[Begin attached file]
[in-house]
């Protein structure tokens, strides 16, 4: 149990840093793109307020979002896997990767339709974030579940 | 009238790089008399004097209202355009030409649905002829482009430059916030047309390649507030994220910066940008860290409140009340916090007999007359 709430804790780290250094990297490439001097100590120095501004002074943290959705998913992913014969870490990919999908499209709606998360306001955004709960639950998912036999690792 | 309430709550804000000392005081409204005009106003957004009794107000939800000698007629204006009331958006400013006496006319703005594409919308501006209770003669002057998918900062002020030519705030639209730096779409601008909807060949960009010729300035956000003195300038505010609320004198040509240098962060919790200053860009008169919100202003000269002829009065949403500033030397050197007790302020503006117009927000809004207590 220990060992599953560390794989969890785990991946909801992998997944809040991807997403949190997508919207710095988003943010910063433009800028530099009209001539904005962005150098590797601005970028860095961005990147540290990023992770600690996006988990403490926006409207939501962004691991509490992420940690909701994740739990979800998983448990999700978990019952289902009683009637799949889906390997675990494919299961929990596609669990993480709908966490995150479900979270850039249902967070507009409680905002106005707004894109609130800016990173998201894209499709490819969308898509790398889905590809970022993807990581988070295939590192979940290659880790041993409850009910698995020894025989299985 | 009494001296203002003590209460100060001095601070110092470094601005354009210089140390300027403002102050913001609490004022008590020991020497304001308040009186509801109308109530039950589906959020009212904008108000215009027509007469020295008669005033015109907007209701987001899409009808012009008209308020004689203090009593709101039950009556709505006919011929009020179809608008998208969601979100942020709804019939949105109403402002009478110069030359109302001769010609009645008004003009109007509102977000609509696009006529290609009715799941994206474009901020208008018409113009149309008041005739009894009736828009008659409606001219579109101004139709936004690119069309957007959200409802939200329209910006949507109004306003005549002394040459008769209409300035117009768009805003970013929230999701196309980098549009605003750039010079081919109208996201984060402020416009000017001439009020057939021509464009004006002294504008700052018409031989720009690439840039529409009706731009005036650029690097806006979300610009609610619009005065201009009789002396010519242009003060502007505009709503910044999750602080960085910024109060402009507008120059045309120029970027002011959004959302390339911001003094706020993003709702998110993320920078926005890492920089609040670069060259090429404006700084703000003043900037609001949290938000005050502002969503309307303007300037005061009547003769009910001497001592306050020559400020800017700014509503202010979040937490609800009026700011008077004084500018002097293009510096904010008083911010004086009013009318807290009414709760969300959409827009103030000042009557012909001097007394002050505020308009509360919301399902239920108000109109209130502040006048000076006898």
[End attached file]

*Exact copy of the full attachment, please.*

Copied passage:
[in-house]
């Protein structure tokens, strides 16, 4: 149990840093793109307020979002896997990767339709974030579940 | 009238790089008399004097209202355009030409649905002829482009430059916030047309390649507030994220910066940008860290409140009340916090007999007359 709430804790780290250094990297490439001097100590120095501004002074943290959705998913992913014969870490990919999908499209709606998360306001955004709960639950998912036999690792 | 309430709550804000000392005081409204005009106003957004009794107000939800000698007629204006009331958006400013006496006319703005594409919308501006209770003669002057998918900062002020030519705030639209730096779409601008909807060949960009010729300035956000003195300038505010609320004198040509240098962060919790200053860009008169919100202003000269002829009065949403500033030397050197007790302020503006117009927000809004207590 220990060992599953560390794989969890785990991946909801992998997944809040991807997403949190997508919207710095988003943010910063433009800028530099009209001539904005962005150098590797601005970028860095961005990147540290990023992770600690996006988990403490926006409207939501962004691991509490992420940690909701994740739990979800998983448990999700978990019952289902009683009637799949889906390997675990494919299961929990596609669990993480709908966490995150479900979270850039249902967070507009409680905002106005707004894109609130800016990173998201894209499709490819969308898509790398889905590809970022993807990581988070295939590192979940290659880790041993409850009910698995020894025989299985 | 009494001296203002003590209460100060001095601070110092470094601005354009210089140390300027403002102050913001609490004022008590020991020497304001308040009186509801109308109530039950589906959020009212904008108000215009027509007469020295008669005033015109907007209701987001899409009808012009008209308020004689203090009593709101039950009556709505006919011929009020179809608008998208969601979100942020709804019939949105109403402002009478110069030359109302001769010609009645008004003009109007509102977000609509696009006529290609009715799941994206474009901020208008018409113009149309008041005739009894009736828009008659409606001219579109101004139709936004690119069309957007959200409802939200329209910006949507109004306003005549002394040459008769209409300035117009768009805003970013929230999701196309980098549009605003750039010079081919109208996201984060402020416009000017001439009020057939021509464009004006002294504008700052018409031989720009690439840039529409009706731009005036650029690097806006979300610009609610619009005065201009009789002396010519242009003060502007505009709503910044999750602080960085910024109060402009507008120059045309120029970027002011959004959302390339911001003094706020993003709702998110993320920078926005890492920089609040670069060259090429404006700084703000003043900037609001949290938000005050502002969503309307303007300037005061009547003769009910001497001592306050020559400020800017700014509503202010979040937490609800009026700011008077004084500018002097293009510096904010008083911010004086009013009318807290009414709760969300959409827009103030000042009557012909001097007394002050505020308009509360919301399902239920108000109109209130502040006048000076006898």